YouTube, Facebook Remove Alex Jones Accounts After Apple Bans Podcasts From iTunes
InfoWars did not respond to a request for comment, but Jones tweeted on Monday that he'd been "banned completely" from Facebook, Apple and Spotify, adding that "the one platform that they can't ban" is the InfoWars website, where it hosts a series of shows and live streams.
Several tech platforms are cracking down on Alex Jones' InfoWars.
Apple, Facebook, YouTube and Spotify have all removed content produced by Jones and his right-wing media brand within the last day.
It all started on Sunday night when Apple removed five InfoWars podcasts from its iTunes online marketplace. The podcasts, which include the Jones-hosted War Room, are no longer available via iTunes or Apple's podcasting app. Only one InfoWars podcast is still available, and that is Real News With David Knight, a three-hour radio show that broadcasts on weekday mornings.
An Apple spokeswoman confirmed the decision with a statement that says the company "does not tolerate hate speech, and we have clear guidelines that creators and developers must follow to ensure we provide a safe environment for all of our users." The statement continued by noting that podcasts that violate those guidelines are removed from the directory, which means they will no longer be searchable or available to download or stream. "We believe in representing a wide range of views, so long as people are respectful to those with differing opinions," the statement concludes.
The decision by Apple to remove the podcasts from its search is an especially big hit for Jones because of Apple's dominance in the podcasting space. The iPhone maker did not host the shows, but listed them in its directory.
Following Apple's decision, Spotify and Facebook both took new action against Jones and his right-wing media brand, which is known for spreading conspiracy theories. Facebook, which had previously suspended Jones' personal page for violating its policies, said early Aug. 6 that it had removed four pages belonging to Jones "for repeatedly posting content over the past several days that breaks" its community standards. Per a Facebook blog post, Facebook first removed four videos from four pages — the Alex Jones Channel page, the Alex Jones page, the InfoWars page and the InfoWars Nightly News page — for violating its hate speech and bullying policies. It then suspended Jones for 30 days for his role in posting the content. Now, the four pages have been unpublished "for repeated violations" of the community standards, including glorifying violence and using "dehumanizing language to describe people who are transgender, Muslims and immigrants." Facebook specifically noted that "while much of the discussion around InfoWars has been related to false news ... none of the violations that spurred today's removals were related to this."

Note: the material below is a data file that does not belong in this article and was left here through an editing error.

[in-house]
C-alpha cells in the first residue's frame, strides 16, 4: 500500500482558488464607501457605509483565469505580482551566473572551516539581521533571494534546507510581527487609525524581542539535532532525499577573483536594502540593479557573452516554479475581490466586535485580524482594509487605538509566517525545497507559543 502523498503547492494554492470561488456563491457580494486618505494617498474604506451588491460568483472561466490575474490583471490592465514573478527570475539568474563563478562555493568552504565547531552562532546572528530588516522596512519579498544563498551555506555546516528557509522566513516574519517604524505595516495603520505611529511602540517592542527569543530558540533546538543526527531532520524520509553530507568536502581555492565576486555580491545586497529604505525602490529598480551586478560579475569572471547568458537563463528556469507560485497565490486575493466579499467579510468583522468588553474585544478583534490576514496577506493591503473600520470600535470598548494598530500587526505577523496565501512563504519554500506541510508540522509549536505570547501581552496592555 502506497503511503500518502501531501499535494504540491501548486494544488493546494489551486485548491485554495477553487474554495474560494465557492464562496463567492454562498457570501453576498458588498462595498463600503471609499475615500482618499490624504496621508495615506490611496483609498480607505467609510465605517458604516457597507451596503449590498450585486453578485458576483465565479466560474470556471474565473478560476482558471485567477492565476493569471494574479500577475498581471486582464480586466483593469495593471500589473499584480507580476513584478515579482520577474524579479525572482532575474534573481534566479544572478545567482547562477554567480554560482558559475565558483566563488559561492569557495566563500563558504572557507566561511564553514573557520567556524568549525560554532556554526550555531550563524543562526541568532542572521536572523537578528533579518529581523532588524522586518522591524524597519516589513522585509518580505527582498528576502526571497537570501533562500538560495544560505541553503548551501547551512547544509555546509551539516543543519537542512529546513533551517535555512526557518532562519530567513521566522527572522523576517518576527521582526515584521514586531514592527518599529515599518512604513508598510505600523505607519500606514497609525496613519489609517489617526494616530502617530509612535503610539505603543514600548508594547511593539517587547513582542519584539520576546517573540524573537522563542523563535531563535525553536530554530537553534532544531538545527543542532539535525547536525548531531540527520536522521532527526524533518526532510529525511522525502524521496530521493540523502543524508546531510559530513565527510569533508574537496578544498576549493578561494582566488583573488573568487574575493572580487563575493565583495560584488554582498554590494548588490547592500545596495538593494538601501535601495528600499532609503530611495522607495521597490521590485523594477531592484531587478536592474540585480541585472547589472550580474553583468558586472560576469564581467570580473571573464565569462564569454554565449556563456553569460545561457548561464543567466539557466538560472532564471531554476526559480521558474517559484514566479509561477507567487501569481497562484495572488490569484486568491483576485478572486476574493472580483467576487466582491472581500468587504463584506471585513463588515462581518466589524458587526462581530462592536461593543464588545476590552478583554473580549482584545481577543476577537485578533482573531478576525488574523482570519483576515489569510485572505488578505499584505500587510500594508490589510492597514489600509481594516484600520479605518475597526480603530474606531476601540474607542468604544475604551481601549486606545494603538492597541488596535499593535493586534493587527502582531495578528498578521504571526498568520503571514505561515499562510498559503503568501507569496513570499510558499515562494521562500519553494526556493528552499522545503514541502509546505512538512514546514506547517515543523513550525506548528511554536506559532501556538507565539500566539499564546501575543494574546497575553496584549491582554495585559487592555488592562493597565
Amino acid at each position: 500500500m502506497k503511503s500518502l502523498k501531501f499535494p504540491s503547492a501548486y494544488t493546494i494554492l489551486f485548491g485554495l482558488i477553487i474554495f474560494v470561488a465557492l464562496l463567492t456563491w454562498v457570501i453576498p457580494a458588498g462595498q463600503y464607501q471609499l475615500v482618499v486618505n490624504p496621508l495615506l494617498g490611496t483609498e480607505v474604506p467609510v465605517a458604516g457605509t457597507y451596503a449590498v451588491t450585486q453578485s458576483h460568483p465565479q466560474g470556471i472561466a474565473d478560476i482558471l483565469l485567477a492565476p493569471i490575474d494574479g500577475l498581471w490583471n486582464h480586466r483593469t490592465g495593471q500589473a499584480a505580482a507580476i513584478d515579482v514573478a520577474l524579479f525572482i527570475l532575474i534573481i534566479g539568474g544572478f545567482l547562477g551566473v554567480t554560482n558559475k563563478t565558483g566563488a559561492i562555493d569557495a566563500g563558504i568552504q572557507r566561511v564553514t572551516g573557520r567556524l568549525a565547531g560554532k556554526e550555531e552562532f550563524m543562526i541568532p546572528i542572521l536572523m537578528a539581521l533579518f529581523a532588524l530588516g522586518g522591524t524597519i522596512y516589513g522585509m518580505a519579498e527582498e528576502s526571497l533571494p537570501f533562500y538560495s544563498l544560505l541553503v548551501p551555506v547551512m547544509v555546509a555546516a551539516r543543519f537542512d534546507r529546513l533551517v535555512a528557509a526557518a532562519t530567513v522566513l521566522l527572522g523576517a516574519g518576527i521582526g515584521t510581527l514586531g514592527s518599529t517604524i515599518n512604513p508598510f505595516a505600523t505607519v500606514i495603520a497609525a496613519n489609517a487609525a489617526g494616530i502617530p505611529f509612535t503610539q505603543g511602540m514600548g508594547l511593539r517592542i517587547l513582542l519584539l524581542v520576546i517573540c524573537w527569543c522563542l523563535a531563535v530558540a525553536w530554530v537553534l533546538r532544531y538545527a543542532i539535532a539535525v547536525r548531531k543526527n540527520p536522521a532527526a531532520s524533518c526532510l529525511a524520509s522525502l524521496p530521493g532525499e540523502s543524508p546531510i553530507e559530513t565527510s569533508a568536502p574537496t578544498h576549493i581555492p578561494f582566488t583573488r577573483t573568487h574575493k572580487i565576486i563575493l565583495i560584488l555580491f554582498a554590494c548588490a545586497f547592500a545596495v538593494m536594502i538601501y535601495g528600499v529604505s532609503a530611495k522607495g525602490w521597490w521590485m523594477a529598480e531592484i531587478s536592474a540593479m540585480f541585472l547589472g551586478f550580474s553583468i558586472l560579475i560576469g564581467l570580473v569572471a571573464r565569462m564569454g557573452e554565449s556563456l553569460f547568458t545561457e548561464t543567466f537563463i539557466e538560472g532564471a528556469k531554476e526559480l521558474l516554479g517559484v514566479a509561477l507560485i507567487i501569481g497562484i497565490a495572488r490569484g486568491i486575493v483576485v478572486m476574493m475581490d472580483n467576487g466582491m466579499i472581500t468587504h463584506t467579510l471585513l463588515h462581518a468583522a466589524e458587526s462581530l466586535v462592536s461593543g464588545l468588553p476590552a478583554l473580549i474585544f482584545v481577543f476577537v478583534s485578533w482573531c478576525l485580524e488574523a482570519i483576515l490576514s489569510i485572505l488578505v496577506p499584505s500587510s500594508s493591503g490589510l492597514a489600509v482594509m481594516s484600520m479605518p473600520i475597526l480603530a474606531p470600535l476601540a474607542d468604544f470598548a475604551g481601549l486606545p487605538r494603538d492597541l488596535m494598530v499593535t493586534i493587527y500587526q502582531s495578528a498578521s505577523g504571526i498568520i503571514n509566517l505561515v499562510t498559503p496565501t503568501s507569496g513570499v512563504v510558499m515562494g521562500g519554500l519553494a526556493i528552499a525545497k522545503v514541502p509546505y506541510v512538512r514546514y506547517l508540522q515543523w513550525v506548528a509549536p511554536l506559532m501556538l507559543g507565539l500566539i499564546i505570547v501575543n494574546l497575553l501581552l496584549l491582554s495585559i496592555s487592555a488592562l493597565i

Overnight Spotify also removed the Alex Jones Show from its site, which followed an earlier decision to remove specific episodes of Jones' podcast for hateful content. The decision to take down the podcast fully followed a review of the content over the weekend that determined there were enough violations to warrant removal.
Later on Monday morning, YouTube terminated the Alex Jones channel, which had more than 2 million subscribers. Google-owned YouTube previously had removed some of the media personality's videos and had issued strikes against his channel, but had not gone as far as banning the channel from its platform. A ban finally occurred because Jones, whose channel had been issued a strike on July 24 and was suspended from live streaming for 90 days, tried to circumvent the restriction and promote live streaming from other channels.
"All users agree to comply with our Terms of Service and Community Guidelines when they sign up to use YouTube," a YouTube spokesperson said in a statement. "When users violate these policies repeatedly, like our policies against hate speech and harassment or our terms prohibiting circumvention of our enforcement measures, we terminate their accounts."
Twitter is the only major platform not to have banned Jones. A company spokesman said Monday that InfoWars and its associated accounts do not currently violate its rules. If future content were to violate the rules, the company would review it and take action.
BuzzFeed News first reported on the removal of the podcasts from Apple. InfoWars did not respond to a request for comment, but Jones tweeted on Monday that he'd been "banned completely" from Facebook, Apple and Spotify, adding that "the one platform that they can't ban" is the InfoWars website, where it hosts a series of shows and live streams.
Aug. 5, 9:35 p.m. Updated with Apple's statement.
Aug. 6, 7:45 a.m. Updated with additional information about Facebook and Spotify's subsequent removal of Alex Jones and InfoWars content from their platforms.
9:20 a.m. Updated with YouTube's statement.
1:10 p.m. Updated with Twitter's response.